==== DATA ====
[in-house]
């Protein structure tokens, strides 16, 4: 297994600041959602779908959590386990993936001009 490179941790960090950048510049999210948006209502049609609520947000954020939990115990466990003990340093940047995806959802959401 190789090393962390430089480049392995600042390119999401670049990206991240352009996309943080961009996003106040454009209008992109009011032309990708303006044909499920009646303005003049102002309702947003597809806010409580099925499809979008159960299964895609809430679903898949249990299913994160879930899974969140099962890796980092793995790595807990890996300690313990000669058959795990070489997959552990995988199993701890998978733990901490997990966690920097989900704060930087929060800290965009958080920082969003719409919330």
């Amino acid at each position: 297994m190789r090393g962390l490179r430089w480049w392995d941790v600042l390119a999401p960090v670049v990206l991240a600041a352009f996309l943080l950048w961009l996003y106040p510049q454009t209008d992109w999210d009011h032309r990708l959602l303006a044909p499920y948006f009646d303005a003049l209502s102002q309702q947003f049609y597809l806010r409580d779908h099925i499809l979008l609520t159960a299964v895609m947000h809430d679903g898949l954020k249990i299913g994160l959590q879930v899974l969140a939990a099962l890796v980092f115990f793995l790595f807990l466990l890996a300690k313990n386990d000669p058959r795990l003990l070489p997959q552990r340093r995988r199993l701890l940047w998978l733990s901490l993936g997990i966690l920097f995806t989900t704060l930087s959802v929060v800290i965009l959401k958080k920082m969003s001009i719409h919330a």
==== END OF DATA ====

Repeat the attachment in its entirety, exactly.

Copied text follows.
[in-house]
């Protein structure tokens, strides 16, 4: 297994600041959602779908959590386990993936001009 490179941790960090950048510049999210948006209502049609609520947000954020939990115990466990003990340093940047995806959802959401 190789090393962390430089480049392995600042390119999401670049990206991240352009996309943080961009996003106040454009209008992109009011032309990708303006044909499920009646303005003049102002309702947003597809806010409580099925499809979008159960299964895609809430679903898949249990299913994160879930899974969140099962890796980092793995790595807990890996300690313990000669058959795990070489997959552990995988199993701890998978733990901490997990966690920097989900704060930087929060800290965009958080920082969003719409919330």
């Amino acid at each position: 297994m190789r090393g962390l490179r430089w480049w392995d941790v600042l390119a999401p960090v670049v990206l991240a600041a352009f996309l943080l950048w961009l996003y106040p510049q454009t209008d992109w999210d009011h032309r990708l959602l303006a044909p499920y948006f009646d303005a003049l209502s102002q309702q947003f049609y597809l806010r409580d779908h099925i499809l979008l609520t159960a299964v895609m947000h809430d679903g898949l954020k249990i299913g994160l959590q879930v899974l969140a939990a099962l890796v980092f115990f793995l790595f807990l466990l890996a300690k313990n386990d000669p058959r795990l003990l070489p997959q552990r340093r995988r199993l701890l940047w998978l733990s901490l993936g997990i966690l920097f995806t989900t704060l930087s959802v929060v800290i965009l959401k958080k920082m969003s001009i719409h919330a």